The project, RunItOnce Poker, is ambitious. And even with his stellar reputation and good business acumen, Galfond faces a steep uphill battle, as his online poker room will be up against billion-dollar corporations in a hyper-competitive space.
Galfond is now getting a taste of the rigors and cost of launching an online poker room, and the Q1 launch date is already being pushed back.
In the meantime, another well-known online poker player, Andrew “LuckyChewy” Lichtenberger, launched his own “player-friendly” online poker room, which could serve as a trial balloon of sorts for some aspects of Galfond’s project.
LuckyChewy Poker is also trying to capitalize on the divide between PokerStars and high-volume poker players by employing a low rake/high rewards model. In theory, this model makes every game structurally beatable for a wider swath of players.
The belief is the core players at PokerStars will jump ship if they’re provided with a viable alternative, and their exodus will cause new and recreational players to realize they’re being fleeced.
These players will subsequently follow the pros to the new site where they’ll get better bang for their buck.
The problem is, LuckyChewy Poker is very basic, very oddly marketed, and quite frankly, not ready for primetime — to the point that 2+2 and poker podcasts have ridiculed the site and wondered if it’s nothing more than a level.
So, despite the low rake/high rewards systems in place, it seems like the model itself is not the be-all, end-all for the poker community. Contrary to the narrative on 2+2 and elsewhere, there are other factors that even the most miserly grinders take into account when they choose where to play.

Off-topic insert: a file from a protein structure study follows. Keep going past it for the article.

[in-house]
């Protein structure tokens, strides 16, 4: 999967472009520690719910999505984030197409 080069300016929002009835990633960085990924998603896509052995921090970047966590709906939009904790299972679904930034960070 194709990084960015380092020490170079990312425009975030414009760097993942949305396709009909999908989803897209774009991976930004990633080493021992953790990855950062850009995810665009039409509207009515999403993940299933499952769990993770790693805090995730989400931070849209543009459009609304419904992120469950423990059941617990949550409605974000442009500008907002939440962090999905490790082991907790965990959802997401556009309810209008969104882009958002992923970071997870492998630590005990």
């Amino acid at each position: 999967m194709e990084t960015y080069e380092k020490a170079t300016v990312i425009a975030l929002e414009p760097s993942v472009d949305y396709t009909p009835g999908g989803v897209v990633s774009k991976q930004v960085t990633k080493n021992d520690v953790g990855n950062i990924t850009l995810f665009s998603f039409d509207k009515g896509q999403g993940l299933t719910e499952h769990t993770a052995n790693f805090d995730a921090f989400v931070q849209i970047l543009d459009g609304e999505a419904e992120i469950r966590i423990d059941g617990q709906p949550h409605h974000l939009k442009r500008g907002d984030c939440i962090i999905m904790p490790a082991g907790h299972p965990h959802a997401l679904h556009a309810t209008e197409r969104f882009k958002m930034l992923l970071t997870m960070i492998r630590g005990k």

While I expect Galfond’s site to be light years better in terms of the platform (in a recent post Galfond conveyed he has 40 people working on the online poker room), and better thought out from a business perspective, what it will face at launch will be daunting.
As LuckyChewy Poker has learned, there is more to an appealing online poker site than getting a fair shake.
It’s not a coincidence that most other online poker sites haven’t tried to reach out to disillusioned PokerStars players. (MPN has made some moves in this direction with fairly decent, but not earth-shattering, results.)
Yet, if the internal data and research from Stars showed they could scoop up a larger market share and continue to operate in the black wouldn’t they have done so?
So, there must be another reason they haven’t tried to go in the opposite direction of PokerStars — in most cases they’re following PokerStars’ lead — and it mostly has to do with online poker margins.
Online poker has pretty thin margins to begin with, so when companies decrease their revenue (rake) while simultaneously increasing their overhead (rewards), the path to profitability becomes more challenging.
I’m not even sure a site can be profitable in 2017 using this model, even if everything goes according to plan.
This is why I feel like low rake/high rewards is the online poker version of trickle-down economics, but on steroids. Of all the aspects of the low rake/high rewards business model, the overhead seems to be the part most people don’t fully comprehend.